Whole-body metabolism of the organophosphorus pesticide, fenthion, in goldfish, Carassius auratus

Comp Biochem Physiol C Toxicol Pharmacol. 2000 Jul;126(3):259-66. doi: 10.1016/s0742-8413(00)00124-9.

Abstract

The in vivo metabolism of fenthion, an organophosphorus pesticide, and its sulfoxide (fenthion sulfoxide) was examined in goldfish (Carassius auratus). When goldfish were administered fenthion i.p. at a dose of 100 mg/kg, two metabolites were isolated from the tank water. They were identified as fenthion sulfoxide and fenthion oxon, in which > P = S of fenthion is transformed to > P = O, by comparing their mass and UV spectra, and their behavior in HPLC and TLC, with those of authentic standards. However, fenthion sulfone was not detected as a metabolite. The amounts of fenthion, fenthion sulfoxide and fenthion oxon excreted within 4 days were 2.7, 3.4 and 2.5%, of the initial dose of fenthion, respectively. Unchanged fenthion was detected in the body of the fish to the extent of 42-50% of the dose after 10 days, but fenthion sulfoxide and fenthion oxon showed very low concentrations. When fenthion sulfoxide was administered to the fish, about 70% of the dose was excreted unchanged into the tank water within 24 h, but little of the reduced compound, fenthion, was found. In contrast, fenthion was detected at 2.1% of dose in the body of goldfish as a metabolite of fenthion sulfoxide. The fact that fenthion is metabolized to the toxic oxon form in fish presumably has environmental and health implication for its use as a pesticide.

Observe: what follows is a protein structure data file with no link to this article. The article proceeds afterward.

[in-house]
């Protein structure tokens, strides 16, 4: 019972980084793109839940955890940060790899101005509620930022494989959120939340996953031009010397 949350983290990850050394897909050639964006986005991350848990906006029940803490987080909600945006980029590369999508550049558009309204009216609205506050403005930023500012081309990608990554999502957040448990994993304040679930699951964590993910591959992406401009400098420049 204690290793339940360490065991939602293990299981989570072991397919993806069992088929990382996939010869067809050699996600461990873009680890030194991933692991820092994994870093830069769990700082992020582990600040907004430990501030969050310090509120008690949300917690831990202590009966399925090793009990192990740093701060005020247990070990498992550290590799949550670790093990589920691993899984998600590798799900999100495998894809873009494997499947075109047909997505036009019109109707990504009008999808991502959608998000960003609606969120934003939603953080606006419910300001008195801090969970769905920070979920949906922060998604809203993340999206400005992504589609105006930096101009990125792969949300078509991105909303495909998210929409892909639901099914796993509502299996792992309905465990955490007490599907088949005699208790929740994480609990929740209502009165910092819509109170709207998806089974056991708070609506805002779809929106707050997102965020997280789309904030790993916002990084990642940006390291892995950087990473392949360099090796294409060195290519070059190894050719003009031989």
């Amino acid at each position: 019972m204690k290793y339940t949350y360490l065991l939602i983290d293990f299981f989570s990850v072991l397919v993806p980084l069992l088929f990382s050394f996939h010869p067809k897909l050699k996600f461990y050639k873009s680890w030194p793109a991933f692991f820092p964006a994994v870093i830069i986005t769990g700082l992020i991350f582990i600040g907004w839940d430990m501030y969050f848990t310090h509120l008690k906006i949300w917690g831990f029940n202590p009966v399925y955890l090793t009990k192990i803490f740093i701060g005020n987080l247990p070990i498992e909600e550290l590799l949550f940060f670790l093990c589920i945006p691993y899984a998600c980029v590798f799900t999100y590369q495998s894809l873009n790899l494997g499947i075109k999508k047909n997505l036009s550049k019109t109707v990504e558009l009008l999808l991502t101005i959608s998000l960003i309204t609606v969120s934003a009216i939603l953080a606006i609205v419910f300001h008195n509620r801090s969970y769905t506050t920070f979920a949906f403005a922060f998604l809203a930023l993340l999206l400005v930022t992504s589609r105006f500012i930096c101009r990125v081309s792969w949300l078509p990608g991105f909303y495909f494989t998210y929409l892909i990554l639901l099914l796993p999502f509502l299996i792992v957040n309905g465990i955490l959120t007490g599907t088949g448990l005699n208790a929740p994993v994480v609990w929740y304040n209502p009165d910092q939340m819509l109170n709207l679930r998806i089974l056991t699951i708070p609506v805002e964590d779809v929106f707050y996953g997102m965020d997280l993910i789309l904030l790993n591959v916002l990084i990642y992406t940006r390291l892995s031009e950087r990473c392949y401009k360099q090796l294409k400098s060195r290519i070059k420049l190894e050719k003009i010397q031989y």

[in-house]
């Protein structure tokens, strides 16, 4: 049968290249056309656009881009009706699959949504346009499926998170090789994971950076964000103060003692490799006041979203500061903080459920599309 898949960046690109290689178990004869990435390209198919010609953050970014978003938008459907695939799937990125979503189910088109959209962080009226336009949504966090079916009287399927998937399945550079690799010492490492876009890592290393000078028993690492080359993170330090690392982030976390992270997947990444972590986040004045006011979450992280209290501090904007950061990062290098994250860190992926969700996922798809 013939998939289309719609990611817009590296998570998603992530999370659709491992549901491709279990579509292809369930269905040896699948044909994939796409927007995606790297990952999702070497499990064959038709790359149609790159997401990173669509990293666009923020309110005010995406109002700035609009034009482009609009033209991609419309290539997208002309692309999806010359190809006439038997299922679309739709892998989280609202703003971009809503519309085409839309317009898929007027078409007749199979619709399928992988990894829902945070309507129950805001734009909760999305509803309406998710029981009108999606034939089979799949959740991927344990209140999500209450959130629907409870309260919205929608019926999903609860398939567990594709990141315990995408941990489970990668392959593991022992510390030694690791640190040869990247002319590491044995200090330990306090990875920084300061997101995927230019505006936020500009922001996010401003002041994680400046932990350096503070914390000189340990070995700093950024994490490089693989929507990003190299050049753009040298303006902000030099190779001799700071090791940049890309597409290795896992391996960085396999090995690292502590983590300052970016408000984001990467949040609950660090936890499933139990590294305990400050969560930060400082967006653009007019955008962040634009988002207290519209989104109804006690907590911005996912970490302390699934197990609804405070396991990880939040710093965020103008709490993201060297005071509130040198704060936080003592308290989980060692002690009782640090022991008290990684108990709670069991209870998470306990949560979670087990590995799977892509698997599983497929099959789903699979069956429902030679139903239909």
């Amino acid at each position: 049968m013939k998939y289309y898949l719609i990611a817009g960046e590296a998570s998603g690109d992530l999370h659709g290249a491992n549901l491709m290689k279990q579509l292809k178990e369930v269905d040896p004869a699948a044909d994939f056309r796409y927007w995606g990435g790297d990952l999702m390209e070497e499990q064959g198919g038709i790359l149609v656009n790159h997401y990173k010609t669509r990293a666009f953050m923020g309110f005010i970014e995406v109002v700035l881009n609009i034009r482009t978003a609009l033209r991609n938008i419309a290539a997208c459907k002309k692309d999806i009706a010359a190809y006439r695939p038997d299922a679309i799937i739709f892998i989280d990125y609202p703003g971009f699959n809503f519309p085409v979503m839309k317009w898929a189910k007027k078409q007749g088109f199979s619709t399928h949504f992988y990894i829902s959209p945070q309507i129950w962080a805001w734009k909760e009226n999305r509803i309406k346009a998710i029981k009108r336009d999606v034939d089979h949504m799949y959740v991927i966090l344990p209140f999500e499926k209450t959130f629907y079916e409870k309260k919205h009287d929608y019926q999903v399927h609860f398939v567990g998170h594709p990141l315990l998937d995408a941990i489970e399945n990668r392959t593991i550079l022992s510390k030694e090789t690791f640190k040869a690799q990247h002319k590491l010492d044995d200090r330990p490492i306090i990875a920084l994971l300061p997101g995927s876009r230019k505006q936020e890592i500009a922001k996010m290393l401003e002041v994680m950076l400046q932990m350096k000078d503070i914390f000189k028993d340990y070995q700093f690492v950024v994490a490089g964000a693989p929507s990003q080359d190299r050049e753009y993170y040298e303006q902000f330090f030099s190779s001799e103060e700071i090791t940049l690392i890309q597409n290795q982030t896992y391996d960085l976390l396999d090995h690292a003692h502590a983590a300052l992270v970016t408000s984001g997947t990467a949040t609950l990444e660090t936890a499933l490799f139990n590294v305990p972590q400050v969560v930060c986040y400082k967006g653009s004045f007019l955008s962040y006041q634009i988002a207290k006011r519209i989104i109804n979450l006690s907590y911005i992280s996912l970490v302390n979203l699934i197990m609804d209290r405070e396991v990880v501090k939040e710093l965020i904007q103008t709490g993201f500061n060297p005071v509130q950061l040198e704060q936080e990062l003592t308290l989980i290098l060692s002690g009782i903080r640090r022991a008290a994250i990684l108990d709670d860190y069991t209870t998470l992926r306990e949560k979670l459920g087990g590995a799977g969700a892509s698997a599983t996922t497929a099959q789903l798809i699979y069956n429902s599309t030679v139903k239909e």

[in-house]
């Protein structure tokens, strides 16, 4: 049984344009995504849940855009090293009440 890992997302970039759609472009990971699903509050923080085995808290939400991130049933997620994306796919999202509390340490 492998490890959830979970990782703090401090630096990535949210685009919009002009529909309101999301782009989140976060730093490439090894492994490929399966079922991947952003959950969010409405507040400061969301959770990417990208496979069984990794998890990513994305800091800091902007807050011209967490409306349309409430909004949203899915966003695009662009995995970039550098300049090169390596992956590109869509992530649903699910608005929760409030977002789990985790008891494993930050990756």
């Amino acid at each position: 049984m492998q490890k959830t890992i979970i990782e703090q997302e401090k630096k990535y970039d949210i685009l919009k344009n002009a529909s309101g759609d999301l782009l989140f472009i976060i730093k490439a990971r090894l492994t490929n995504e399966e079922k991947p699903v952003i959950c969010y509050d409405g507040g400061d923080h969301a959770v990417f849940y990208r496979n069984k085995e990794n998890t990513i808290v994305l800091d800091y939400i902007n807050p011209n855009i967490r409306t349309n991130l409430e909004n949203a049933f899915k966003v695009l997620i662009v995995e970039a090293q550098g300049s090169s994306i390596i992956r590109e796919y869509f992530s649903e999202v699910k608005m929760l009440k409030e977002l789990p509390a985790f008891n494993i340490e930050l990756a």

Publication types

  • Comparative Study

MeSH terms

  • Animals
  • Fenthion / metabolism*
  • Fenthion / toxicity
  • Goldfish / metabolism*
  • Insecticides / metabolism*
  • Insecticides / toxicity
  • Sulfoxides / metabolism

Substances

  • Insecticides
  • Sulfoxides
  • Fenthion